Long-Term Analysis Highlights Survival Improvements for Grade 3 aGvHD

A recent report illustrates how advances in allogeneic hematopoietic stem cell transplantation (HSCT) have impacted the outcomes of children with severe acute graft-versus-host-disease.

Significant strides have been made in the survival rates of pediatric patients with grade 3 steroid-refractory acute graft-versus-host disease (aGvHD), although patients with the most severe cases (grade 4) of disease still have no or fewer benefits when it comes to long-term outcomes, according to new study findings.

The study findings offer a better understanding of how advances in allogeneic hematopoietic stem cell transplantation (HSCT) have impacted the outcomes of patients with severe aGvHD, which is crucial for valuing the efficacy of novel therapies as well as for informing new HSCT patients of their aGvHD risks, the researchers explained.

The retrospective analysis examined trends in overall survival (OS), relapse incidence (RI), and transplant-related mortality (TRM) over nearly 3 decades, stratifying 90 pediatric patients from 3 time periods: 1989-1998, 1999-2007, and 2008-2017.

Over the years, 100-day OS increased significantly for patients with grade 3 aGvHD, rising from 64% between the first cohort to 100% in the latest. The sharp rise in survival was largely explained by a reduction in TRM, which dropped from 28% to 0%.

According to the researchers, there are various factors that can explain the marked increase in survival among these patients, including:

  • Better patient and donor selection
  • Better and more precise HLA typing for matched unrelate donors
  • Improved prevention and treatment of infectious complications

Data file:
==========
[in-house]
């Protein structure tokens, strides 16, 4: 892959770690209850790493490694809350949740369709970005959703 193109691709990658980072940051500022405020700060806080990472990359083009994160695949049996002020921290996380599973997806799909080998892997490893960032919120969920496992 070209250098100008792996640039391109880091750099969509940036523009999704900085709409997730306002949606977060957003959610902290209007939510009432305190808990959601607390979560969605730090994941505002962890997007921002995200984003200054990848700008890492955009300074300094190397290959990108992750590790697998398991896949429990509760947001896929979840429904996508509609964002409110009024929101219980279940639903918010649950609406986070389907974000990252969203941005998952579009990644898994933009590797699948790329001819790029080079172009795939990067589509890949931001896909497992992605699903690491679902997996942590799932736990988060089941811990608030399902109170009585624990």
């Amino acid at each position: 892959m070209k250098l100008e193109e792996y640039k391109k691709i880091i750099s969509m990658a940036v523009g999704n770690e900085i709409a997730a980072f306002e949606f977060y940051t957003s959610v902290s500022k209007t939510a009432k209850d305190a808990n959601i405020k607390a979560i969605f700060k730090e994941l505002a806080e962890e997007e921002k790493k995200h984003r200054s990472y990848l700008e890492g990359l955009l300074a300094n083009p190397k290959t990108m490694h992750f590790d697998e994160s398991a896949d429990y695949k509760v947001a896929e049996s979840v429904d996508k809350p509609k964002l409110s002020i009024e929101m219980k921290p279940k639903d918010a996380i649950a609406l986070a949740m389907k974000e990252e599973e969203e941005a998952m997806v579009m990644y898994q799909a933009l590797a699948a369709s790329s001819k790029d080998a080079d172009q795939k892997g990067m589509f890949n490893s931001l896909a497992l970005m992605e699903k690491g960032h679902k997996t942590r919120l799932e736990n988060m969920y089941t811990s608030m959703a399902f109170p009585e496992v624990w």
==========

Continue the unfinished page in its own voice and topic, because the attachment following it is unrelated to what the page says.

• Improved supportive care practices
  • Early intervention and new drugs

However, the same was not observed among patients with grade 4 aGvHD, who did see improvements in OS, albeit minor. Between the first and latest cohort, 100-day OS improved from 42% to 54%. Similarly, TRM dropped modestly from 57% to 45%. Additionally, the improvement in 100-day OS did not translate into improved long-term outcomes, with 1-year and 5-year OS remaining stable at approximately 20%.

Comparing 5-year OS between grade 3 and grade 4 aGvHD, the researchers observed a 5-year OS that was nearly 3.5 times higher among those with grade 3 aGvHD (59% vs 17%).

“The RI among these groups was quite low, according with the literature data. No factors were associated with reduced RI in both aGvHD III or IV groups,” noted the researchers, who explained that the RI did not differ between the 3 time periods for patients with grade 3 aGvHD. Among the patients with grade 4 aGvHD, there was no significant differences in day 100, 1-year, and 5-year RIs.

Throughout the years in the analysis, 52 patients died, with the main cause being relapse/progression of the underlying disease (33%) for patients with aGvHD and being aGvHD itself for patients with grade 4 aGvHD (68%).

The researchers also observed other trends, writing: “…It emerges that during the three decades of HSCT the indications and the type of transplantation have changed. In particular, in the first decade we observed how the main indication for HSCT was relapsed or high risk [acute lymphoblastic leukemia] (more than 60% of HSCTs), while for the following decades it was significantly reduced. Consequently, the number of patients undergoing HSCT procedure after [total body irradiation] decreased.”


Berger M, Pessolano R, Carraro F, Saglio F, Vassallo E, Fagioli F. Steroid-refractory acute graft-versus-host disease graded III-IV in pediatric patients. A mono-institutional experience with a long-term follow-up. Pediatr Transplant. Published online August 26, 2020. doi: 10.1111/petr.13806.

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